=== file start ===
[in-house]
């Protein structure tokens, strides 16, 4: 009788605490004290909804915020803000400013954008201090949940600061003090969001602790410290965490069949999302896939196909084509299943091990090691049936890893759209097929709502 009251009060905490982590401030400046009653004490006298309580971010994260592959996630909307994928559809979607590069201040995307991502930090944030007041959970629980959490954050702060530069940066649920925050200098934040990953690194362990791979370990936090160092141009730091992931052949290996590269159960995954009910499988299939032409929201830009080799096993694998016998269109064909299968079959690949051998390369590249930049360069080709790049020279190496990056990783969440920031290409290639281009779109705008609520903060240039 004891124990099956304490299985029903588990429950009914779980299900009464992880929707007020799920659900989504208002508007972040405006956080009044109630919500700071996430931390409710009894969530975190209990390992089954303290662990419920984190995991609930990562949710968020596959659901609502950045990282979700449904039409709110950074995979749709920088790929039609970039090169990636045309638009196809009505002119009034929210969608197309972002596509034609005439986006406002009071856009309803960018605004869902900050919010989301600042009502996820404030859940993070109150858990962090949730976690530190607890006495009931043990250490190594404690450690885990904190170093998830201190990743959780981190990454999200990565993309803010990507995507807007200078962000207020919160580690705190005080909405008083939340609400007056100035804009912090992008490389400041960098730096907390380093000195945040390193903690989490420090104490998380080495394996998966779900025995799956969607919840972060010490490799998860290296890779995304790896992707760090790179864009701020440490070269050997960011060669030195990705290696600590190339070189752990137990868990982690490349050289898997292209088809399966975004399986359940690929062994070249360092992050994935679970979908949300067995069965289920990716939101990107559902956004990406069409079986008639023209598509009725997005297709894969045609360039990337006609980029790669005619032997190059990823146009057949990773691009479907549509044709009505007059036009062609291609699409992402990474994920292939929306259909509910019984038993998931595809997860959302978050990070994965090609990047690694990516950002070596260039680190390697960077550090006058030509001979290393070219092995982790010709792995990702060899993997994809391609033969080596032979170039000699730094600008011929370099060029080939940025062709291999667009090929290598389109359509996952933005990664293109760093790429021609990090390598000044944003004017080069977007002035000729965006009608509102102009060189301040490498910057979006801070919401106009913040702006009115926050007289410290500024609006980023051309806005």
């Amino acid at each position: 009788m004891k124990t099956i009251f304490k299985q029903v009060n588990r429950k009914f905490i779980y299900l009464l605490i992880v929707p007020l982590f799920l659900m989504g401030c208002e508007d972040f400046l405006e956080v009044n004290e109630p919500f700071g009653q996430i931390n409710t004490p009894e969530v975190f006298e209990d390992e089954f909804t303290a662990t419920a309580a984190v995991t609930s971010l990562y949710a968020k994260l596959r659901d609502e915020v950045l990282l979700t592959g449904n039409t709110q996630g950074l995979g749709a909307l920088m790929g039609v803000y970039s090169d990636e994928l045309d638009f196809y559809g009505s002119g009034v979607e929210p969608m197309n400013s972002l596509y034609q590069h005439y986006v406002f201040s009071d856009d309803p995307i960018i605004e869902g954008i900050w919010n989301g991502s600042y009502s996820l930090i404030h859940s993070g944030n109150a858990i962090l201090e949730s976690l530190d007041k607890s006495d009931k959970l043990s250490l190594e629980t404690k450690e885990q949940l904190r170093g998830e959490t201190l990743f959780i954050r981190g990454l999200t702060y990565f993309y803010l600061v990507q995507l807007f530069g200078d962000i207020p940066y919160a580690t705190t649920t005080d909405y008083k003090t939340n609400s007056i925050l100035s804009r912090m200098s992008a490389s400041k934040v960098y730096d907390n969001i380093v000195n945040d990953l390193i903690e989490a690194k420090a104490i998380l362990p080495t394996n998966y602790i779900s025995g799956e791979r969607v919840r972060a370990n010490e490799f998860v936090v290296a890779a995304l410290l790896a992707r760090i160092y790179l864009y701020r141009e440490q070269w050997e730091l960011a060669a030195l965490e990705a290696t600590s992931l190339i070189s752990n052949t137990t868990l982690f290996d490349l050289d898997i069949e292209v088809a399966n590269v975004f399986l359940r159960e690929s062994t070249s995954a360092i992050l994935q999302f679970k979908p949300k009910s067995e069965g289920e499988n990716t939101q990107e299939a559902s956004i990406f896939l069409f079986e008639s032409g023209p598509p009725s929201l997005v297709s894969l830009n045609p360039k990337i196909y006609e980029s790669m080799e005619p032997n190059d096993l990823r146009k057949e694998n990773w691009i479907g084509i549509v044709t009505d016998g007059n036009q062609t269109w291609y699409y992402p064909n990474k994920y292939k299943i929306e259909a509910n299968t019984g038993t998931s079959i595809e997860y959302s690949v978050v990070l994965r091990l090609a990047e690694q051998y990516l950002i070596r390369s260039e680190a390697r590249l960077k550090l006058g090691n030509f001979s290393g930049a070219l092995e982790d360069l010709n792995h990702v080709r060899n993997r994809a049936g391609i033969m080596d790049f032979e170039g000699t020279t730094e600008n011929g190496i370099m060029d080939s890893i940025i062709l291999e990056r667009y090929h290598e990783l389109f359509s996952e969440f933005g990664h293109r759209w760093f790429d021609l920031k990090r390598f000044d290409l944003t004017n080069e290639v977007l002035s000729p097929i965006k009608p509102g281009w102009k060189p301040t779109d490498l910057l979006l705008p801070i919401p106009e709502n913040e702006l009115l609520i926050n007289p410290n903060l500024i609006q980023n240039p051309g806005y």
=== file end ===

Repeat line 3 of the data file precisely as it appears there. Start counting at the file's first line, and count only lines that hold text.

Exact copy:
């Amino acid at each position: 009788m004891k124990t099956i009251f304490k299985q029903v009060n588990r429950k009914f905490i779980y299900l009464l605490i992880v929707p007020l982590f799920l659900m989504g401030c208002e508007d972040f400046l405006e956080v009044n004290e109630p919500f700071g009653q996430i931390n409710t004490p009894e969530v975190f006298e209990d390992e089954f909804t303290a662990t419920a309580a984190v995991t609930s971010l990562y949710a968020k994260l596959r659901d609502e915020v950045l990282l979700t592959g449904n039409t709110q996630g950074l995979g749709a909307l920088m790929g039609v803000y970039s090169d990636e994928l045309d638009f196809y559809g009505s002119g009034v979607e929210p969608m197309n400013s972002l596509y034609q590069h005439y986006v406002f201040s009071d856009d309803p995307i960018i605004e869902g954008i900050w919010n989301g991502s600042y009502s996820l930090i404030h859940s993070g944030n109150a858990i962090l201090e949730s976690l530190d007041k607890s006495d009931k959970l043990s250490l190594e629980t404690k450690e885990q949940l904190r170093g998830e959490t201190l990743f959780i954050r981190g990454l999200t702060y990565f993309y803010l600061v990507q995507l807007f530069g200078d962000i207020p940066y919160a580690t705190t649920t005080d909405y008083k003090t939340n609400s007056i925050l100035s804009r912090m200098s992008a490389s400041k934040v960098y730096d907390n969001i380093v000195n945040d990953l390193i903690e989490a690194k420090a104490i998380l362990p080495t394996n998966y602790i779900s025995g799956e791979r969607v919840r972060a370990n010490e490799f998860v936090v290296a890779a995304l410290l790896a992707r760090i160092y790179l864009y701020r141009e440490q070269w050997e730091l960011a060669a030195l965490e990705a290696t600590s992931l190339i070189s752990n052949t137990t868990l982690f290996d490349l050289d898997i069949e292209v088809a399966n590269v975004f399986l359940r159960e690929s062994t070249s995954a360092i992050l994935q999302f679970k979908p949300k009910s067995e069965g289920e499988n990716t939101q990107e299939a559902s956004i990406f896939l069409f079986e008639s032409g023209p598509p009725s929201l997005v297709s894969l830009n045609p360039k990337i196909y006609e980029s790669m080799e005619p032997n190059d096993l990823r146009k057949e694998n990773w691009i479907g084509i549509v044709t009505d016998g007059n036009q062609t269109w291609y699409y992402p064909n990474k994920y292939k299943i929306e259909a509910n299968t019984g038993t998931s079959i595809e997860y959302s690949v978050v990070l994965r091990l090609a990047e690694q051998y990516l950002i070596r390369s260039e680190a390697r590249l960077k550090l006058g090691n030509f001979s290393g930049a070219l092995e982790d360069l010709n792995h990702v080709r060899n993997r994809a049936g391609i033969m080596d790049f032979e170039g000699t020279t730094e600008n011929g190496i370099m060029d080939s890893i940025i062709l291999e990056r667009y090929h290598e990783l389109f359509s996952e969440f933005g990664h293109r759209w760093f790429d021609l920031k990090r390598f000044d290409l944003t004017n080069e290639v977007l002035s000729p097929i965006k009608p509102g281009w102009k060189p301040t779109d490498l910057l979006l705008p801070i919401p106009e709502n913040e702006l009115l609520i926050n007289p410290n903060l500024i609006q980023n240039p051309g806005y």